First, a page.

Boot2 Fixed bug

Discussion in 'Wii - Hacking' started by mike360X1, Jul 23, 2010.

Jul 23, 2010

Boot2 Fixed bug by mike360X1 at 11:45 PM (1,905 Views / 0 Likes) 10 replies

  1. mike360X1
    OP

    Newcomer mike360X1 Newbie

    Joined:
    Jul 23, 2010
    Messages:
    3
    Country:
    Canada
    For starters, if you don't know what OTP means it's one time programmable which means that it only lets you edit, modify, change, etc, only once. That means if you have that kind of version of boot2 (or 1, don't remember) You wont be able to install bootmii. So, that being said, Why can't we just download the fixed bug of boot 2 from the nus server (Nintendo server) and analyze it or kind of study it. (are you with me here?) People can then develop a application that lets you delete that boot and replace that boot with the boot that already has the bootmii patch? Correct me if I'm wrong..... if this can be possible, then why didn't those programmers develop that already? But, I could be wrong. maybe OTP can't be deleted too.
     
  2. LocoRoco

    Member LocoRoco GBAtemp Fan

    Joined:
    Jun 17, 2010
    Messages:
    320
    Country:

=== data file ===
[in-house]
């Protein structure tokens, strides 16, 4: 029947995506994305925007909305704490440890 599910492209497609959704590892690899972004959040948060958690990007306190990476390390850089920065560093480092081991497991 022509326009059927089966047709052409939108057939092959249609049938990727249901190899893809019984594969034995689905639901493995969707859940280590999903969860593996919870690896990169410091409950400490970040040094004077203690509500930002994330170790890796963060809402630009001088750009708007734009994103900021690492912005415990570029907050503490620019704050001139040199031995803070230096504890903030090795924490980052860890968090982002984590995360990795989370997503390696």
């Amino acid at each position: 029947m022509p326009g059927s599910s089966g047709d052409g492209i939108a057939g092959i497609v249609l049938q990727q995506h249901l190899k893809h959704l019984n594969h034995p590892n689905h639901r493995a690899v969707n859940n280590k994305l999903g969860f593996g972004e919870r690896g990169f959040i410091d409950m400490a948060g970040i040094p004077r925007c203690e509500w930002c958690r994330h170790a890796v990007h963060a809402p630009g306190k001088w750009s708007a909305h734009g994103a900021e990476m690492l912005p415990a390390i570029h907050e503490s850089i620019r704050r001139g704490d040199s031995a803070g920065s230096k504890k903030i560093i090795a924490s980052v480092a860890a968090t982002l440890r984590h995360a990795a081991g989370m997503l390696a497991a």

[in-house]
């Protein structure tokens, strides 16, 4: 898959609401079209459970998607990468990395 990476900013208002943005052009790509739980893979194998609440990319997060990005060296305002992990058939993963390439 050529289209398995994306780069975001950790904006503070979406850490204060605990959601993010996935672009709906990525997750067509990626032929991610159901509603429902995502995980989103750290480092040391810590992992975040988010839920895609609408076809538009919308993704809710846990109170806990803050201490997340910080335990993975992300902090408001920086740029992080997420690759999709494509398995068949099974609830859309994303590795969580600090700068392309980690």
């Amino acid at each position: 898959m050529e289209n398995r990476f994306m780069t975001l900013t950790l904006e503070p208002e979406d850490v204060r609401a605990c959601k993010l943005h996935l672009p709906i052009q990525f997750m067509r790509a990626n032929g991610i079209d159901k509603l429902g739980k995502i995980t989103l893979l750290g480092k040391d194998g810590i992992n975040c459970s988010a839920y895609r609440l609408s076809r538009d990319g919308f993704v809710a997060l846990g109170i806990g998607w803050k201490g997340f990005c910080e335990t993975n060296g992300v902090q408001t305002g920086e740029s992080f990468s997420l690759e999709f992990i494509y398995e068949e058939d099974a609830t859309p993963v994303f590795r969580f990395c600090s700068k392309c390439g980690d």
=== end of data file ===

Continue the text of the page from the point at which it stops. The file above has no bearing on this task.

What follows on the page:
Australia
  3. smf

    Member smf GBAtemp Advanced Fan

    Joined:
    Feb 23, 2009
    Messages:
    836
    Country:
    United Kingdom
    Boot0 is inside your cpu and can't be changed.
    Boot1 is in nand with a hash in OTP, the nand can be changed but the hash in OTP can't (*).
    Boot2 is in nand and the signature is checked by boot1.

    The bug is in boot1 on old Wii's & it's difficult for anyone including Nintendo to change boot1 as the OTP can't be changed (*).

    If you don't have a bugged boot1 then the only possible ways of installing a custom boot2 are:

    1. Sieve Nintendo's private key.

    2. Create a custom boot1 with a hash collision with the fixed boot1. This could either be based on the bugged boot1 or something completely custom, but you need to keep changing unused bytes until the hash matches.

    Both of these are hard.


    (*) Technically OTP can be changed, you can change 1's to 0's but you can't change 0's back to 1's. But as you can't change all bits then it doesn't help to change any of them.
     
  4. mike360X1
    OP

    Newcomer mike360X1 Newbie

    Joined:
    Jul 23, 2010
    Messages:
    3
    Country:
    Canada
    Ok cool. Sounds interesting... can you give me more info on those 2 ways?
    or mabye a link from where you got them?
     
  5. Abkarino

    Member Abkarino GBAtemp Regular

    Joined:
    Sep 14, 2009
    Messages:
    139
    Country:
    Egypt
    Sorry i think that no one here or maybe in another place can tell you more about this ways even to get a Nintendo Private Key (that's very cool if any one can get it by any means [​IMG]) Or you can try the second one if you have enough programming experience and also very very good reverse engineering experience also to disassemble a bugged boot1 and try to understand how it work in a real Wii hardware and i think it's also so hard [​IMG]